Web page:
Klima eta Natur Ingurunea / Basque Centre for Climate Change
Aldaketa Globala eta Garapen Sostengarriko doktorea
Basque Centre for Climate Change
The United Nations IPBES scientific platform has stated in its latest report that one million species are about to disappear on the planet, one in eight. The loss of habitats is at the base of the loss of biodiversity, since 75% of the earth's surface has been altered by man to blow, by deforestation, by intensive agriculture, by land urbanization, by climate crisis… We have destroyed 80% of the world's marshes and 32% of the forest surface. The conclusion is that 20% of the species have disappeared since 1900 and another 13% may disappear in the coming years. Meanwhile, the world population has doubled, the global gross domestic product has multiplied by four, and international trade, which encourages the transfer of products to any country in the world, has multiplied by ten.
The report says that we must put aside the dogma of economic growth, which we must aim at a sustainable economic system. But what are the socio-economic reasons underlying this socio-ecological crisis? What policies should be put in place? And, perhaps the most important thing, how is it done? Do we have to sacrifice well-being?
These are the questions we have asked economist Unai Pascual García de Azilu and environmental scientist Noelia Zafra Calvo. Both researchers at the Basque Centre for Climate Change.
The IPBES report already talks about the socio-ecological crisis. What do you think are the reasons that support this crisis?If we look at the history of the human being, the rate of loss of biodiversity is being the highest of the last five decades, but the loss of biodiversity that IPBES has shown should not be seen as a mere environmental problem. Society and the economy are the center of the problem. The scientific evidence indicates that the main direct agents behind this loss are, respectively, the use of land and sea, the direct exploitation of natural resources, climate change, pollution and invasive species.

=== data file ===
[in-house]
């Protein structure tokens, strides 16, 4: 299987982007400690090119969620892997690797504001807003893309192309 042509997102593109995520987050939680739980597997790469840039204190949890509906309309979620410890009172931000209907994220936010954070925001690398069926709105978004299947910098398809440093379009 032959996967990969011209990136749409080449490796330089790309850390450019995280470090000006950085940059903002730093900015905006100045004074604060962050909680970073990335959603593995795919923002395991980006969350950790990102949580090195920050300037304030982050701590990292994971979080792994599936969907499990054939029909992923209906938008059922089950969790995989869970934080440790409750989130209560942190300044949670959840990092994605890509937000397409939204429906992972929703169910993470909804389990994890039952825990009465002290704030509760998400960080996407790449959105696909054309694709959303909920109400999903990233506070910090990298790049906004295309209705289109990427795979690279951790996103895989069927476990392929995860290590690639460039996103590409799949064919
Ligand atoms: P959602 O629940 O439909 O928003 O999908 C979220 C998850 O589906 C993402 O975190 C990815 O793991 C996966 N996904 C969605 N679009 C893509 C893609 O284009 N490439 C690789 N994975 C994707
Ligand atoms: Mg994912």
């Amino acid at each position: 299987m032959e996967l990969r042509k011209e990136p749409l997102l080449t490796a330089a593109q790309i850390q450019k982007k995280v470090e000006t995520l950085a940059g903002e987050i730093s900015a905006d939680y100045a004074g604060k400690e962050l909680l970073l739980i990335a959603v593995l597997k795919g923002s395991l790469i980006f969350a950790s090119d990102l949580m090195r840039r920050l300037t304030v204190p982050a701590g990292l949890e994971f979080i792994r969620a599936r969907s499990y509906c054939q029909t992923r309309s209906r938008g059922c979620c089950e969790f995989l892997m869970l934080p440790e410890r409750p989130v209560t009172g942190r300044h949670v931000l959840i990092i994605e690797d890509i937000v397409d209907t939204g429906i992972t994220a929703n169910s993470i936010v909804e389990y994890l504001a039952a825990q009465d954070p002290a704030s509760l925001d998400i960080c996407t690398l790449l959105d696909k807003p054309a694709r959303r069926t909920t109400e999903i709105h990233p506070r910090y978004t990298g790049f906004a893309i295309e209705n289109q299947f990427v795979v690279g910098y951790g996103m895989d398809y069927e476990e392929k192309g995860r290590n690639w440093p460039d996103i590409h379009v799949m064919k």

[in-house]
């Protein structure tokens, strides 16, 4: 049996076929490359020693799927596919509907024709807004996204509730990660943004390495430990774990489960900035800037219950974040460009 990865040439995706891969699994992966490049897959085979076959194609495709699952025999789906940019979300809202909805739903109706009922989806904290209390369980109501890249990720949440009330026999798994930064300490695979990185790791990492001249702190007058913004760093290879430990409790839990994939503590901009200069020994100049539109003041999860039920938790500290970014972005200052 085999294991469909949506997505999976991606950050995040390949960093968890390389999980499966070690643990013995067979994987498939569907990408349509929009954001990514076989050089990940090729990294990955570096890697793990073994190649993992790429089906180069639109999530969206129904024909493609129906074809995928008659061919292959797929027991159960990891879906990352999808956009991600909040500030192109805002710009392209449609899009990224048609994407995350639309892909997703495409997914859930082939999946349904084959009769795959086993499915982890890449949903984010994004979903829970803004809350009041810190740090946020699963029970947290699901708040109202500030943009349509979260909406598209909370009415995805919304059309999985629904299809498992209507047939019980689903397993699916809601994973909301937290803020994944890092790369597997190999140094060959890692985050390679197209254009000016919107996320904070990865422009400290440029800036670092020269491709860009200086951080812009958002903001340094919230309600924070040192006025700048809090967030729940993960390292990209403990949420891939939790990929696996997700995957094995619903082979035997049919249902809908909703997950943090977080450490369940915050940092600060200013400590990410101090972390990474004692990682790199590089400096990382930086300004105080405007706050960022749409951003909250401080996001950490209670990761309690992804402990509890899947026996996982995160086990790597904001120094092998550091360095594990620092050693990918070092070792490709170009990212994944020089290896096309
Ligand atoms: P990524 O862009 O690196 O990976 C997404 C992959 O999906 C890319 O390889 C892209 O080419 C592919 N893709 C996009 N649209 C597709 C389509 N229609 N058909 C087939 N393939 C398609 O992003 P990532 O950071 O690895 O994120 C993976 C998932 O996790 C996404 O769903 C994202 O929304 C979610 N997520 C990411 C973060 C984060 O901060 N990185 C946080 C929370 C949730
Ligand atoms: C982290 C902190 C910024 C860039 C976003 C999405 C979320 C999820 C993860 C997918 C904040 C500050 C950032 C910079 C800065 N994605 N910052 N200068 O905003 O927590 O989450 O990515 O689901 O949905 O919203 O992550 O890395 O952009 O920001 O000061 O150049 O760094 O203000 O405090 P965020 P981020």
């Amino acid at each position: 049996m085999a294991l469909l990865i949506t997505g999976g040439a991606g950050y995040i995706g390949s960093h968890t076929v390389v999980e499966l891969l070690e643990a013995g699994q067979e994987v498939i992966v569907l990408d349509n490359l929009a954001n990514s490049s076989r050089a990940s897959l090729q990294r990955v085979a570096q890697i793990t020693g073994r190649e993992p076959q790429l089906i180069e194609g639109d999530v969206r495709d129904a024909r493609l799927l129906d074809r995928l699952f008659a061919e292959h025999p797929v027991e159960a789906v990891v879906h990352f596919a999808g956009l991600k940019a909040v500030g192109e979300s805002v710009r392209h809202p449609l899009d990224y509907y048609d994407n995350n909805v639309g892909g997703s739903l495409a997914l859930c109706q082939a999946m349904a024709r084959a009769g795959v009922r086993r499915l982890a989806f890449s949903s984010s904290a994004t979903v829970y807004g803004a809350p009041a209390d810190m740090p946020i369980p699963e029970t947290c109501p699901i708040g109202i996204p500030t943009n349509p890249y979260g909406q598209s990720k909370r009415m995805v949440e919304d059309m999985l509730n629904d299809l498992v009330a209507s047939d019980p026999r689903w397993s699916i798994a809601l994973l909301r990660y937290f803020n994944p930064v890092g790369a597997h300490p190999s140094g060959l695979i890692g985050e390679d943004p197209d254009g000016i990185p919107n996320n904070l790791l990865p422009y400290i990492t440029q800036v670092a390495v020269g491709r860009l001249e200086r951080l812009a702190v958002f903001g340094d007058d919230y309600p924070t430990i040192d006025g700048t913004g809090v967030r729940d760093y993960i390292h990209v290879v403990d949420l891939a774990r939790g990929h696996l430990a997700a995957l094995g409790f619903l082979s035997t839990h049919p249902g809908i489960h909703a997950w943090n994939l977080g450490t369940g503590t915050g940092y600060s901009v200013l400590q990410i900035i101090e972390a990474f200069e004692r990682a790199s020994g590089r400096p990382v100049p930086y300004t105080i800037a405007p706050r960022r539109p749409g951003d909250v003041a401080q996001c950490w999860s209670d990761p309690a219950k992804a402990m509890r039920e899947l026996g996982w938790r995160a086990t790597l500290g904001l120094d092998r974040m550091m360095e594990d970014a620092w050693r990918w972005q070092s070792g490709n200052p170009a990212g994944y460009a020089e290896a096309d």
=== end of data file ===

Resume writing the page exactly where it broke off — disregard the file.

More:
Under these five great direct actors underlies human intervention, so several transverse agents can be identified that are at their base. The IPBES report mentions changes in the behaviors and values of individuals, consumption and production patterns, international trade, dynamics and demographic trends, technological innovation and the governance model. The combinations of these factors give rise to the five main direct agents mentioned, which are behind the pessimistic trend of biodiversity in different parts of the Earth. It is clear, therefore, that we are facing a socio-ecological crisis, not only ecological: the society itself and the governance system it creates and maintains are responsible for the crisis.
From the point of view of the metabolism of society, the fact that in the last 50 years the human population has doubled, the growth on four occasions of the gross domestic product and the increase in ten times of the value of international trade have greatly increased the demand for natural resources, raw materials and energy. This has meant a direct increase in pressure on land and sea and, logically, an increase in waste generation. Climate change is an example of CO2 pollution and we cannot forget the flood of plastic waste. On both sides of the coin are the direct and indirect factors of social pressure on nature.